THE BRAHMAN MONK
(New Discoveries, Vol. 2, pp. 68-71.)
Swami Vivekananda the Guest of the Woman’s Club
(Of which no verbatim transcript is available Cf. the preceding American newspaper report, “Lecture by Hindoo monk ” of the Lawrence Evening Tribune (pp. 463-66), for other highlights of the same lecture.)
[Lawrence American and Andover Advertiser, May 18, 1894]
HE POINTS OUT THE BETTER PHASES OF BRAHMANISM.
AND DELIVERS A POINTED MESSAGE TO CHRISTIANS.
Swami Vivekananda, the Brahman monk addressed a most interested audience Tuesday night in Library Hall under the auspices of the Lawrence Woman’s Club.
Miss Wetherbee introduced the speaker and prepared the way for a cordial reception which American courtesy rarely fails to give a distinguished visitor from another nation.
Miss Wetherbee wisely referred to him as a prominent personality at the World’s Parliament of Religions, also to the strong impression made by him at the World’s fair. . . .
. . . In his own country, in his own class, he addresses all women as mother. The Brahmin is educated thus to think of women as mother and a man may not marry his mother. In that country the mother instinct is developed in woman; in this he thought the wife instinct was cultivated, and the most beautiful thing in his lecture was his tribute to the mother, and not unnoticed was the reference to the kindness of heart of the little Hindoo child which would instinctively cause him to turn aside from his path rather than crush a worm.
The Subject of Marriage
formed a large part of his lecture. Among the high classes, called Aryans, women think of marriage as indecent [?]. A widow is not expected to ever marry again. A man who never marries, is highly praised, and indeed worshipped, but should he marry then in the minutes all would be changed. He who does not marry is looked upon as high-minded, as holy and spiritual.
Among the Aryans no money is paid in marriage [?], and as female children are largely in the majority it is one of most difficult things for a father to marry his daughter, and from the time of her birth he racks his brains to find her a husband.
With the two lower classes the rules in regard to marriage are all different. Widows marry again and wives and husbands if desirous become divorced. When a child is born an astrologer comes and casts a horoscope of the child, he delineates the future character of the boy or girl — it is decided whether he is manly or a devilish child; if devilish — he is married to one next in caste, and thus is obtained a minute chance of bettering the condition of the devilish child.
The matter of marriage is not left to the decision of the child as in that case he might marry because [he was] in love with a good nose or good eyes and so in having his own way would spoil the whole thing. The fact was emphasised that only the higher classes think of a
True Spiritual Life
and of worshiping God instead of thinking of marriage. He spoke of the pitiful condition of the lower classes, their poverty and their ignorance. Millions and millions are [un]able to write their name and yet he said:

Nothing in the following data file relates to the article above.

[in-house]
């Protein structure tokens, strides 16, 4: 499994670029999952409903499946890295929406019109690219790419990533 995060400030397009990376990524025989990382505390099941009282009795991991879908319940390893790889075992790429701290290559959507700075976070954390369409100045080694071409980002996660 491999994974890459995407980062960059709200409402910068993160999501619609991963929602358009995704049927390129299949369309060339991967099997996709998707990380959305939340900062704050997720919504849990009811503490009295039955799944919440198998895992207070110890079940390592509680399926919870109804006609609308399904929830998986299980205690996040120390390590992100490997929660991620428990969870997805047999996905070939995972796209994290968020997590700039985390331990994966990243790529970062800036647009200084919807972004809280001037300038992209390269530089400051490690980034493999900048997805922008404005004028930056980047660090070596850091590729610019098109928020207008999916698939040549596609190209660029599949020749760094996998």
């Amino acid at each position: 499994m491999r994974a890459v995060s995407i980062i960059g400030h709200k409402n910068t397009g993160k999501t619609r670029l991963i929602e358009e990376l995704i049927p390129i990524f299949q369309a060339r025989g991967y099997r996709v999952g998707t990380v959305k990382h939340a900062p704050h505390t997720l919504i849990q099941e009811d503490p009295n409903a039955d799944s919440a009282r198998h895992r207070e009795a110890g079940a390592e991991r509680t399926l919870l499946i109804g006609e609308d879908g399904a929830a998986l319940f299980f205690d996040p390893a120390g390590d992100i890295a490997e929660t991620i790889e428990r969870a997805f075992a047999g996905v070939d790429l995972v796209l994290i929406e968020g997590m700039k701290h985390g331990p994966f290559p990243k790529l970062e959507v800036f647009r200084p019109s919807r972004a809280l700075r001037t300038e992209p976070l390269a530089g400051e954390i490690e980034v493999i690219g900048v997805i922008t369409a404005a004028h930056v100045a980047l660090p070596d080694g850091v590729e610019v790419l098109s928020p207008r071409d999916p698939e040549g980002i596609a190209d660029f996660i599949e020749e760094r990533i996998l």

We are all preaching sermons into them, when their hands are reaching out for bread. Poverty is so extreme in the lower classes that fifty cents a month is the average income of a Hindoo. Millions live on one poor meal a day and millions subsist on wild flowers for food.
He spoke of the idea being prevalent that there were no scholars among the women of India and stated that this was an error as many women of the Brahmins were married but became scholars, and with evident pride he referred to the fact that in no nation could one line be found
In Any Bible
that had been written by a woman excepting his own country alone where many beautiful things in their Bible had been written by women.
Swami Vivekananda did not fail to inform the audience in English words which could not be misunderstood, that the effort to raise his people by teaching them the Christian religion was a thankless task. He said:
We have seen the Greek and the Persian come to us — we have seen the Spaniard with guns come to make us Christians, still we are Hindoos and thus we shall remain.
Had Vivekananda used all the power of his flashing eyes and his expressive voice it would have been a most dramatic speech when he said:
I dare here in America to say that we of India shall stand by our religion.
He said our customs were good for us and we were welcome to them. He stood before us as he has before many a cultured American audience — he, the learned exponent of the Brahman religion, the only Hindoo who has ever come to this country to tell us — as forcibly as he dared and as politely as he could and yet be forcible, — to say no more to the poor Hindoo but to be so very kind as to mind our own business.
After the lecture many of the audience gladly availed themselves of the opportunity offered by Mr. and Mrs. Young to meet Vivekananda at their residence where he has been entertained and has proven himself to be a most delightful guest.